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Should You Take Social Security Early Or Late?
Published Wednesday, December 31, 1969 at: 2:00 PM EST
Assuming the Social Security system continues to operate without a hitch, you can begin receiving your retirement benefits early, late, or right on time. The best option depends on your personal circumstances.
The age at which you’re eligible to receive full Social Security retirement benefits—often known as the normal retirement age, or NRA—is linked to your date of birth. The NRA ranges from age 65 for people born in 1937 or before to age 67 for those born in 1960 or after. However, everyone also has the option of receiving reduced benefits as early as age 62, or waiting longer to start—delaying benefits until as late as age 70—in return for larger monthly payments.
If you choose to start Social Security benefits earlier than at your NRA, the benefits are reduced by five-ninths of 1% for each month before that age, for up to 36 months. Begin taking benefits more than three years before your NRA and your benefits are further reduced by five-twelfths of 1% for each additional month.
Suppose your NRA is age 66 and you begin receiving benefits at age 62. Because you have 48 months until your NRA, benefits are reduced for each of the first 36 months by five-ninths of 1%—a total reduction of 20%. For each of the additional 12 months, benefits are cut by five-twelfths of 1%, or a total of 5%. Add the two together for a 25% reduction from what would have been your monthly Social Security benefit at your full retirement age. So you’re locking yourself into a lifetime of payments only three-quarters as large as you could have received if you’d waited four more years. Of course, you will also get four years’ worth of benefits that you would otherwise have missed.
Or you could decide to delay your Social Security benefits until after your NRA. Each year your wait increases your benefit by 8%. So, if your NRA is age 66, and you delay benefits until age 68, your payments will be 16% larger than if you’d begun taking payments at 66.
These calculations get even more complicated for married couples, who also have to weigh whose benefit, based on lifetime earnings, will be higher. For anyone, married or not, the ultimate payout you receive depends not only on when you start but also when you finish. If you start taking benefits early, your payments will be reduced, but if you die at a relatively young age, you may end up getting more back from Social Security than if you’d waited longer. In contrast, waiting as long as possible to start benefits may earn you the largest possible payout if you live a long time.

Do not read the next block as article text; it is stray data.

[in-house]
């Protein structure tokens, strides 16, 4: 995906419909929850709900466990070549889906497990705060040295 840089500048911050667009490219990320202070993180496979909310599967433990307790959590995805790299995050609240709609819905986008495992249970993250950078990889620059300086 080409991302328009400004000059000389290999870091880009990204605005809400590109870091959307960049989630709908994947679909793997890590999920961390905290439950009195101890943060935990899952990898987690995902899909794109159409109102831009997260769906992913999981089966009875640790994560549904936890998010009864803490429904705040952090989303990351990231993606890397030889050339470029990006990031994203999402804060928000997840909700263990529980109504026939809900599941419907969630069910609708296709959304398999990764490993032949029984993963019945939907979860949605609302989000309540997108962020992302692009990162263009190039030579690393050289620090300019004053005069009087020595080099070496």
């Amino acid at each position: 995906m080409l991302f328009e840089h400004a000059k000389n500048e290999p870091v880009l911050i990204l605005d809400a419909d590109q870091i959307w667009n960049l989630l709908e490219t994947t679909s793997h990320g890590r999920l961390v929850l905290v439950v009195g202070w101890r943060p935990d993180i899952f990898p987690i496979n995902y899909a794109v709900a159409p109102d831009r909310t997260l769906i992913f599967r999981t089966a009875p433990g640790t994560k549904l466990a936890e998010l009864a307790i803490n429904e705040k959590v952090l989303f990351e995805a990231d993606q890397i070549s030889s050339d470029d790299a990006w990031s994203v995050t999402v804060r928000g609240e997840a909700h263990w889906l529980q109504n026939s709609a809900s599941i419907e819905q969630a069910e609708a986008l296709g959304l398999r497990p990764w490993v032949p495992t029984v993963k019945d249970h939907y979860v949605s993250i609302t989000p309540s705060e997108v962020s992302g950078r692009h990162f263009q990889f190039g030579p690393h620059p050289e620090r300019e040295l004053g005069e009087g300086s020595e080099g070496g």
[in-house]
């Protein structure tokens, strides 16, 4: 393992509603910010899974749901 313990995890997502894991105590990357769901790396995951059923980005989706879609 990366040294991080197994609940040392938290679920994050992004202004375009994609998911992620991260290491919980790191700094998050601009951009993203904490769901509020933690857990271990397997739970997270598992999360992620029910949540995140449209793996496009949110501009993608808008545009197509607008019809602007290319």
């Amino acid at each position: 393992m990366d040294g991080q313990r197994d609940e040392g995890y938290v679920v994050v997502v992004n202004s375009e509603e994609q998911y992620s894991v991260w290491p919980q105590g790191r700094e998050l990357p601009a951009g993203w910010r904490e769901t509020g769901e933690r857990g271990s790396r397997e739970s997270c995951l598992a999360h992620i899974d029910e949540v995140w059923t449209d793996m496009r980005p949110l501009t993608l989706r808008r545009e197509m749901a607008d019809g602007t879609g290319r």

But there are also other factors to ponder. Consider these questions.
Do you need the money? If you have other income to sustain you in the meantime, it may pay to wait as long as possible to begin benefits.
What’s your break-even point? Eventually, waiting longer to receive higher benefits will result in a larger payout. But when you’ll break even depends on the amount of your benefit and is also affected by tax considerations and whether (and how) you invest the money you get from the government.
Are you still working? If you take benefits before your NRA, your payments will be further reduced by $1 for every $2 you earn that exceeds a specified annual maximum ($16,920 for 2017). In the year in which you reach your NRA, the reduction is $1 in benefits for every $3 in earnings above a higher limit ($44,880 for 2017). After that, you won't be penalized.
Are you covered by Medicare? Starting at age 65, Medicare will be your primary health insurance. But you’ll pay a monthly premium for that coverage that will be deducted from your Social Security benefits. You can also opt for Medicare Part D coverage for prescription drugs; there’s an additional cost for Part D that will further reduce the size of your Social Security check.
Is your decision irrevocable? If you started benefits early, you can opt to pay back what you’ve received from the government and then select a later start date. But this option is limited to one year’s worth of benefits. Whether that makes sense depends on your age, life expectancy, and tax status—and, of course, you’ll have to come up with the cash to make the repayment.
With all of Social Security’s complex rules and so many financial factors affecting individual outcomes, it’s never easy to decide what to do. We can work with you to consider what may work best in your situation.
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